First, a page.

Cryptography in Python – Step-By-Step Implementation

Filed Under: Python Advanced
Cryptography In Python

Hello, readers. Want to try out Cryptography in Python? As a kid, I loved reading books on how to encrypt and decrypt secret messages. So here I bring to you some interesting implementations of cryptography in Python. Let’s get started.

What is cryptography?

Cryptography protects data and correspondence with the use of codes. So, it can be interpreted and accessed by only certain persons by whom the information is intended.

Unauthorized access is thereby avoided. “The “crypt” prefix means “encrypted” and the graphic suffix means reading”.

The mechanisms to encrypt knowledge derive their roots from mathematical principles in cryptography. And, a series of rule-based formulas as algorithms to transform messages in ways that make it impossible to decipher them.

These algorithms generate cryptographic keys, digital signing, data protection authentication, internet web browsing, and sensitive transactions such as credit card and debit card transactions.

What are the features of good cryptography algorithms?

  • Confidentiality: Information is accessible only for the intended user and by no one else.
  • Completeness: Information cannot be altered between the sender and the intended recipient in storage or transfer without any addition to the information being detected.
  • Non-rejecting: At a later point, the creator/sender of data does not reject his or her intent to send information.
  • Authentication: It confirms the identity of the sender and the recipient. The details are verified as well as the destination/origin.

Types of Cryptography

  1. Symmetric Key: It is an encryption scheme where a single universal key is used by the sender and recipient of messages to encrypt and decrypt messages. Symmetric Key Schemes are quicker and easier, but the issue is that in a safe way, the sender and recipient have to swap the key somewhere. The Data Encryption Method(DE) is the most common symmetric key cryptography system.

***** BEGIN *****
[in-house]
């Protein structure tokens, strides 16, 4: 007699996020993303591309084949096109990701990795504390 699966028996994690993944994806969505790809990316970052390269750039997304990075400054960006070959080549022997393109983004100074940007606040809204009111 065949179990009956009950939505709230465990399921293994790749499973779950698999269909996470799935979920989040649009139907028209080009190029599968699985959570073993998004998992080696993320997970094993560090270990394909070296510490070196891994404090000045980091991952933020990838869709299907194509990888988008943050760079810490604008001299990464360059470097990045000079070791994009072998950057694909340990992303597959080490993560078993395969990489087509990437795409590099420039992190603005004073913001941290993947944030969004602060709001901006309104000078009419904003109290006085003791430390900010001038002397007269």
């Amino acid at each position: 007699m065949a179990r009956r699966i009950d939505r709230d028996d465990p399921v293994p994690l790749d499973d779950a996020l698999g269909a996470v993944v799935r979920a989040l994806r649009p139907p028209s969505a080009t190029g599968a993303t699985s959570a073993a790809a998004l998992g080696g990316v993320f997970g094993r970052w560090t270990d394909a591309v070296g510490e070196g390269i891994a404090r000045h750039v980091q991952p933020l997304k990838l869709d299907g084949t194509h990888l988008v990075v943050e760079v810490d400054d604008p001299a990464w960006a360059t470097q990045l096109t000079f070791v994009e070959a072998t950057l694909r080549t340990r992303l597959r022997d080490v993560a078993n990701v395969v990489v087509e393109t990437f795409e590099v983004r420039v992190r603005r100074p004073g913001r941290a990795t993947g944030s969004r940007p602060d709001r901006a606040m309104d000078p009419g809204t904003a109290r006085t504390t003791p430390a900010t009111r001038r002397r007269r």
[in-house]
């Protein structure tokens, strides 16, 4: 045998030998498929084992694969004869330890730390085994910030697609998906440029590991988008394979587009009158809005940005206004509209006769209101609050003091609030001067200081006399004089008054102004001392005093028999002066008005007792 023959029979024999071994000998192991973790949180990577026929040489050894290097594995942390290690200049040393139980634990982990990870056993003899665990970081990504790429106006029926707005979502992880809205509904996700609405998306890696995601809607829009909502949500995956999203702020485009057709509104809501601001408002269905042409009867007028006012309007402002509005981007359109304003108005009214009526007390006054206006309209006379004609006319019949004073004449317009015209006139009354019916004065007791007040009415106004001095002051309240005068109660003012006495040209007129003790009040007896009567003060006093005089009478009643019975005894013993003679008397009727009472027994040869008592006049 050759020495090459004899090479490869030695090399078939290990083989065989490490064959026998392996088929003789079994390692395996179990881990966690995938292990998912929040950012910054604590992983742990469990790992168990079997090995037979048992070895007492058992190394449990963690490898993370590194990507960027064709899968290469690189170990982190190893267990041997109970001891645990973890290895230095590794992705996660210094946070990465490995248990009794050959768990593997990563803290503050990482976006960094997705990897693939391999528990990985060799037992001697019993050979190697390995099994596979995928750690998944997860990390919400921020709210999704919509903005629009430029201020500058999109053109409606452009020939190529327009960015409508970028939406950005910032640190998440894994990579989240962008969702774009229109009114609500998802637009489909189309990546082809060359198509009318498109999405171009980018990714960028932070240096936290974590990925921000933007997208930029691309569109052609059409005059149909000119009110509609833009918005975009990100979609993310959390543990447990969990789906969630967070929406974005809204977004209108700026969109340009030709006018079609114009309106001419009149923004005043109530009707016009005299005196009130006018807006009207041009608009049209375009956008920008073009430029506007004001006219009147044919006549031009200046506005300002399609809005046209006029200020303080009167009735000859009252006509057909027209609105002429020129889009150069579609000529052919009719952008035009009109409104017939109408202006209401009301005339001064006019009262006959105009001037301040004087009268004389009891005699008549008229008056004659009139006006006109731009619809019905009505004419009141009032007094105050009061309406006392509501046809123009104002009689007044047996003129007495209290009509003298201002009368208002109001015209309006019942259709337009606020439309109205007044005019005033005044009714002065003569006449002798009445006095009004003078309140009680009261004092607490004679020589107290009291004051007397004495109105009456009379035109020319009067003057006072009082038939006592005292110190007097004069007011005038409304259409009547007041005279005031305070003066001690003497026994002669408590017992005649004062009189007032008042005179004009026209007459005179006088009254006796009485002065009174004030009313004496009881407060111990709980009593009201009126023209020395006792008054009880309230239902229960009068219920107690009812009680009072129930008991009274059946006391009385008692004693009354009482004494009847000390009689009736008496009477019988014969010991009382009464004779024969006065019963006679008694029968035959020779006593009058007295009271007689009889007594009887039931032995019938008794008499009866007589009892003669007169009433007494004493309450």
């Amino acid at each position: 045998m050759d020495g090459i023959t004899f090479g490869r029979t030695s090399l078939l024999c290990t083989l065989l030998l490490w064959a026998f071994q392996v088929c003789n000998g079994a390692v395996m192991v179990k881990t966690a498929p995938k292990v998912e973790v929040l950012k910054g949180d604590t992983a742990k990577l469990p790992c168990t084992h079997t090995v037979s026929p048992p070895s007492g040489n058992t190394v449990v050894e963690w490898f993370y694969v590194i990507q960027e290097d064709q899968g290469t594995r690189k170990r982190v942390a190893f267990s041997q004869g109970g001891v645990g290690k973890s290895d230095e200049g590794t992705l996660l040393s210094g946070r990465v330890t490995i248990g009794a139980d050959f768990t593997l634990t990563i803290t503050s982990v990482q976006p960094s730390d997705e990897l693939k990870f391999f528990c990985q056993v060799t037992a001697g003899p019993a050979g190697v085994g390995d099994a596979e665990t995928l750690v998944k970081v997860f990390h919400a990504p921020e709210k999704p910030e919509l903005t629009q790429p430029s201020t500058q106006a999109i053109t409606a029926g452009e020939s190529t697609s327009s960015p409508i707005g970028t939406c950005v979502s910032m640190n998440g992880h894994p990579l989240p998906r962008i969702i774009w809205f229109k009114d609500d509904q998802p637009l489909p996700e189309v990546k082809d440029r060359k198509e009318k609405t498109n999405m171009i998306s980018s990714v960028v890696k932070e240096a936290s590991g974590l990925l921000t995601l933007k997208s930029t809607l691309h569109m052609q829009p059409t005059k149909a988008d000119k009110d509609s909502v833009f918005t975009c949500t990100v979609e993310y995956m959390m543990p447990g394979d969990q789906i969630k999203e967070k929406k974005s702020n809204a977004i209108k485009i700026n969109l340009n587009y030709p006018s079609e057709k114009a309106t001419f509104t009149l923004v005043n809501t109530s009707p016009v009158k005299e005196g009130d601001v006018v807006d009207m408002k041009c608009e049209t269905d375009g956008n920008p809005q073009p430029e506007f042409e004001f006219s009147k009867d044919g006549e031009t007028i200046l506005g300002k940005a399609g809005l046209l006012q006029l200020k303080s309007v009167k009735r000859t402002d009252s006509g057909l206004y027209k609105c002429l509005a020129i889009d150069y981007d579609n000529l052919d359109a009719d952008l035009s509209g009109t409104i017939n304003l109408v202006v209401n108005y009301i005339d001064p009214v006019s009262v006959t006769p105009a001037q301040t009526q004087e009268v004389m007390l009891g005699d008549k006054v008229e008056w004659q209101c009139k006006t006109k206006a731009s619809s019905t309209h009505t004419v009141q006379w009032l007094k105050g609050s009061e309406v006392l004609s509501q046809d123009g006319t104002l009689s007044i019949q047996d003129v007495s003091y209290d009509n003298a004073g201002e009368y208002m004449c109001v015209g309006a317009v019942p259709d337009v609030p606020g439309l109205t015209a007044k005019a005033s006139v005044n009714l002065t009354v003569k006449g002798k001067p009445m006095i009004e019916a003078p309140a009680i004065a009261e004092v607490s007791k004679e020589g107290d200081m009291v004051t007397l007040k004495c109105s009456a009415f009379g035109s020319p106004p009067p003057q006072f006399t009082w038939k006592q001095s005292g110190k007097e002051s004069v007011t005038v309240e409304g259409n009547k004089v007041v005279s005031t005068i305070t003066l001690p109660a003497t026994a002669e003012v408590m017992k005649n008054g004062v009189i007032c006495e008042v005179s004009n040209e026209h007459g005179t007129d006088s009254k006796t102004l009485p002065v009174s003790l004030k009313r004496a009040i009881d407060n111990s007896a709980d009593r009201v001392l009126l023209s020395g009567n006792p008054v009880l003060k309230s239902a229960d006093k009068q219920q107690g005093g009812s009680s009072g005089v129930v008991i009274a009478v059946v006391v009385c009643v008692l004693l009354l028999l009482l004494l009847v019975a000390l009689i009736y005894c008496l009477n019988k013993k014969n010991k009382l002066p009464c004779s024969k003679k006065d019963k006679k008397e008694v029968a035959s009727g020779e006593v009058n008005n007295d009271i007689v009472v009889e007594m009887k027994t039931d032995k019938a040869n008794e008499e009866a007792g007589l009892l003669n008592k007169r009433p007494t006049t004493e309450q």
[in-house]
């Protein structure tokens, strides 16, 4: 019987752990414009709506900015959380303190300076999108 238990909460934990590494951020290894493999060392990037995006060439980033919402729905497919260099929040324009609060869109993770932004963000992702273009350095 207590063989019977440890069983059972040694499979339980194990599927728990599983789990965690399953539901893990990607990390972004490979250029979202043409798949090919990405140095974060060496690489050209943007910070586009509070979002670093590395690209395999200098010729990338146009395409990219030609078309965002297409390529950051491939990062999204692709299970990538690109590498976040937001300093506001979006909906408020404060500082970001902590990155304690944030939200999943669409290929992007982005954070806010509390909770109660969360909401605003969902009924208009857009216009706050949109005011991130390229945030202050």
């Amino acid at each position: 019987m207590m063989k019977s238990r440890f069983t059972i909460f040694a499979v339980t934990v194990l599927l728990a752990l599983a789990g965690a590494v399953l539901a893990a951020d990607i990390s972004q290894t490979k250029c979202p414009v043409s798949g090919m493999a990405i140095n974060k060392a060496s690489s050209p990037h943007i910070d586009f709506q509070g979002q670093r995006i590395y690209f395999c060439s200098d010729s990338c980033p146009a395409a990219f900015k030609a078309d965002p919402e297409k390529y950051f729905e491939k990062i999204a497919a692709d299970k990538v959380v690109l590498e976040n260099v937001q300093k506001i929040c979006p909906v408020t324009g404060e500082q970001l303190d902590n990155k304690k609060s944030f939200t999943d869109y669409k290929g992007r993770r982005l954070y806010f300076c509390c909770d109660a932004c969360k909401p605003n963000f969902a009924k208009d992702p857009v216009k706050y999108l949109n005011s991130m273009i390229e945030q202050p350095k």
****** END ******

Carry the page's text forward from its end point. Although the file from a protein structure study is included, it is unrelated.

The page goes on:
2. Functions of Hash: There is no use in this algorithm of any key. A fixed-length hash value is computed as per the plain text, which makes it difficult to retrieve plain text content. Hash functions are used by many operating systems to encrypt passwords.
  3. Asymmetric Key: Information is encrypted and decrypted using a pair of keys. For encryption, a public key is used and a private key is used for decryption. The private key and public key are separate. And if anyone knows the public key, the intended recipient will only decipher it because he knows the private key himself.

Implementing Cryptography in Python with FERNET

The framework I am first going to introduce today is called Fernet. It is a symmetric key encryption technique.

1. Install FERNET

We can simply use Python pip to install the FERNET module on our system:

!pip install cryptography
from cryptography.fernet import Fernet

2. Generate Encryption Keys

We can use the Fernet function directly:

key = Fernet.generate_key()